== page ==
What about HCI?

One topic that came up in the CAS roundup yesterday, and again on twitter today, is the possibility of teaching more Human-Computer Interaction (HCI) at school. This post will argue for several advantages that HCI has as a topic to cover in computing.

What is HCI?

Here’s a brief summary of the type of HCI I mean, with a particular focus on interface design (based on Michael Kölling’s course here at Kent):

  • Study of core principles in HCI: e.g. consistency, error prevention.
  • Analysis and critique of existing interfaces, with reference to these principles.
  • Prototyping, especially lo-fi: interfaces drawn by hand and cut out of paper and card.
  • User-testing: doing tests of prototypes (even the paper lo-fi prototypes) with prospective users — crucially, not by testing on the designers!

Why HCI?

One of the reasons that HCI is interesting as a topic is because it does not have to feature any programming. For students in school or university who are not keen on coding, it’s an alternative that allows them a relief from struggling with programming — and for students who do like coding, it provides a useful new perspective and an opportunity to broaden their skill-set. HCI does not even have to feature any computers at all (especially during design and lo-fi prototyping), allowing for a welcome change from being fixed at the computers every lesson. Lo-fi prototyping has a physical, tangible element that is missing from a lot of computing (although see CS unplugged). Our (university-level) students really do make paper prototypes and turn up to their user tests with bags of small paper pieces that would not be out of place in a primary-school class.

An example lo-fi prototype, taken from here.

This lack of coding also lowers the barrier to entry. It’s accessible to those without programming knowledge, and tends to start everyone out on a fairly equal footing. It was interesting to go to the Young Rewired State (YRS) workshop at last week’s Computing At Schools conference. There the organisers of YRS spoke about having a mix of programming ability on the teams involved, but that even those who could not program could still make a useful contribution to the overall design and the interface design.

User interface design is an aspect that is immediately relevant to anyone who uses a computer, with obvious practical benefit to having better interfaces. Bad interfaces are easy to find, and pointing out the flaws in Facebook or the latest iPhone can help drive home to students that this is a useful area of computing that affects their daily life.

@CodeBoom suggested on twitter that HCI may be more appealing to girls. Ah, the gender issue! I’m a little wary of pushing HCI for women too hard, because I think there has been a tendency in the past to pigeon-hole women into the non-coding side of computing, with an implicit assumption that since they won’t do so well at programming, they’d better find other aspects to excel at. But I will offer this anecdote: the class I taught this year (where HCI was an optional module choice alongside many other modules) was 50% women. In a subject that typically has 5%-15% women on university courses, it was therefore a noticeable outlier in terms of gender balance.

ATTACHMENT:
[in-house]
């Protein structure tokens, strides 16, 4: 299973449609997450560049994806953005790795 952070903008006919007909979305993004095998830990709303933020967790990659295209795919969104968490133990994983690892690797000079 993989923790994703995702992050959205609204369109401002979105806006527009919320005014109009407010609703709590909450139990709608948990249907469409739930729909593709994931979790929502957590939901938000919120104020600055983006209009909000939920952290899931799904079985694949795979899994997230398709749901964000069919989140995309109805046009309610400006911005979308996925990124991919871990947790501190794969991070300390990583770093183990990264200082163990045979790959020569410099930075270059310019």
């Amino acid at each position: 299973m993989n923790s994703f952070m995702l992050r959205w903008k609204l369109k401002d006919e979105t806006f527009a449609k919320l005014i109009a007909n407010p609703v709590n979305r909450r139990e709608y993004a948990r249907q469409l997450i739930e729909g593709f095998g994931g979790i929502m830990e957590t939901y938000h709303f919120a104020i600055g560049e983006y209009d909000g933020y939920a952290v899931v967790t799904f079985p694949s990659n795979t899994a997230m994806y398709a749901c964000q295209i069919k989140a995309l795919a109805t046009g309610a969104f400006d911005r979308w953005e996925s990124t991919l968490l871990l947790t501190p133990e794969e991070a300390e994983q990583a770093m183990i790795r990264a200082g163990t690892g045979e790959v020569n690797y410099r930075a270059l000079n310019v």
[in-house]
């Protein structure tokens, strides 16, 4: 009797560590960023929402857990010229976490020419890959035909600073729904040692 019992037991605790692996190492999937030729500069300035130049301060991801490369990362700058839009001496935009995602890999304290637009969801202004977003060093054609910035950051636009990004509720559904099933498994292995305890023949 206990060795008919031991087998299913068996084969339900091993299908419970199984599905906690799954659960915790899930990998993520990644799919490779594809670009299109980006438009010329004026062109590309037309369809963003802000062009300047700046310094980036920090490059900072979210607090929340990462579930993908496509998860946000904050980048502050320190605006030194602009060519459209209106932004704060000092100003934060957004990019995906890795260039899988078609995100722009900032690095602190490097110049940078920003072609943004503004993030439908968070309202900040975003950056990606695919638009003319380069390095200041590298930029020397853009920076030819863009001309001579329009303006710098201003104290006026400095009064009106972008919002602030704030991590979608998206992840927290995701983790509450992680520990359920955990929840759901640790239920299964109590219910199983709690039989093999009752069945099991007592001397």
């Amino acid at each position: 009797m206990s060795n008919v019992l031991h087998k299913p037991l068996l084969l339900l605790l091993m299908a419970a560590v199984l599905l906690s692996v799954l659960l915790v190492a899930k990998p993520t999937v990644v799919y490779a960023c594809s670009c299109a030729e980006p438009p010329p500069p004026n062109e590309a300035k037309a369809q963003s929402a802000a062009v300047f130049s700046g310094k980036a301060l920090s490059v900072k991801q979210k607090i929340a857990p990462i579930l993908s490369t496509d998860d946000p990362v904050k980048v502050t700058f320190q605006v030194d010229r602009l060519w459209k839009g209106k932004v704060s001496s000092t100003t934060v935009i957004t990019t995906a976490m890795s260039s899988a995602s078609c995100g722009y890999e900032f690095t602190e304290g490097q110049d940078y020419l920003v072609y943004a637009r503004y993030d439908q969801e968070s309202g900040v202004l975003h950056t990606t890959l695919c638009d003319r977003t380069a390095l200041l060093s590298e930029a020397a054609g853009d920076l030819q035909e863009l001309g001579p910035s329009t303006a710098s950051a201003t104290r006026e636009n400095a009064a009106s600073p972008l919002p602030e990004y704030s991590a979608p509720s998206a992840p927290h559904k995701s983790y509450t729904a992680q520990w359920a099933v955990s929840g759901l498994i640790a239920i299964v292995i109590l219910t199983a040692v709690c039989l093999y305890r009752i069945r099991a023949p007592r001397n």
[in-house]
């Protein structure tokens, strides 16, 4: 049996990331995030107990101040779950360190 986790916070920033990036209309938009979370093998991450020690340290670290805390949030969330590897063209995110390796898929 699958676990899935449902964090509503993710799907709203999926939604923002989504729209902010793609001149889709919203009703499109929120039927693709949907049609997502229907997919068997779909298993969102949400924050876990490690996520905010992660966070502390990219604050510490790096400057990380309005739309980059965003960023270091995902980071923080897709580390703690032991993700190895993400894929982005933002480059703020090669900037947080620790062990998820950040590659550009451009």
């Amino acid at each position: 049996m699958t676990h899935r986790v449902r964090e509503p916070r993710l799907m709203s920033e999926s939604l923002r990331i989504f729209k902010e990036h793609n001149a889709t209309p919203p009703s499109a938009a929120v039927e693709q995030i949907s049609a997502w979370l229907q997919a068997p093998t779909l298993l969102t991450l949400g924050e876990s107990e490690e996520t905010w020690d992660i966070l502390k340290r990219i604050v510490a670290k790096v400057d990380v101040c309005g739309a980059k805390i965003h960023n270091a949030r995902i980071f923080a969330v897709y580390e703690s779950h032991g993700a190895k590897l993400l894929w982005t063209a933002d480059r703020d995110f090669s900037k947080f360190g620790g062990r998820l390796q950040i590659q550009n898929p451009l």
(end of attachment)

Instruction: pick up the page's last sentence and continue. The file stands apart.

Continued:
And lest you think otherwise, HCI does have rigour and principles. There is a core tension in HCI between creativity and convention. At first, the students tend to use the bog-standard UI elements they are familiar with. As they learn to be more creative (and prolific) in their thinking, they often swing to the other end of the scale, creating new UI widgets or representations that are too adventurous. User-testing of their prototypes keeps them honest, as they watch other students completely fail to understand their creations. It’s a real engineering process: design, create, test, iterate.

There is a lot of skill in creating smooth interfaces, and in getting small details like organisation and hints correct. One of my groups created a map interface to show places to eat on campus, with markers on a satellite-image of the university campus. This immediately came unstuck during their first test when a test-user pointed out that he could not identify the university buildings easily just from a plain satellite view: the lack of labels on the buildings derailed their test. Next iteration, this was solved.

When could we teach HCI?

I don’t have any experience or data as to when would be a suitable time to introduce HCI, but my feeling is that the core process and lo-fi prototyping can probably be used during Key Stage 3 (that’s ages 11-14) or later. Not all students will go on to study computing further, but interface design is one area that can help students to be better and more demanding users of software in the future.

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2 thoughts on “What about HCI?

  1. This is a nice idea. I think that Harold Thimbleby’s Press On is a good match for the approach of introducing computer science concepts via HCI, though the book seems to be aimed at students older than 11 to 14. For example, Thimbleby explains communication codes, state machines, trees and graphs, and other core concepts by casting them as solutions to problems that typically come up in interaction design, such as managing complexity and making common things easy to do.

    I’ve taught HCI only to computer science students at the university level, but of course it’s important there as well. I tell my students, “One of the hardest lessons you’ll learn in this course is how to think about users who aren’t you.” Basic interaction design and development techniques are pretty straightforward, though; I’d expect younger students to be able to handle them.

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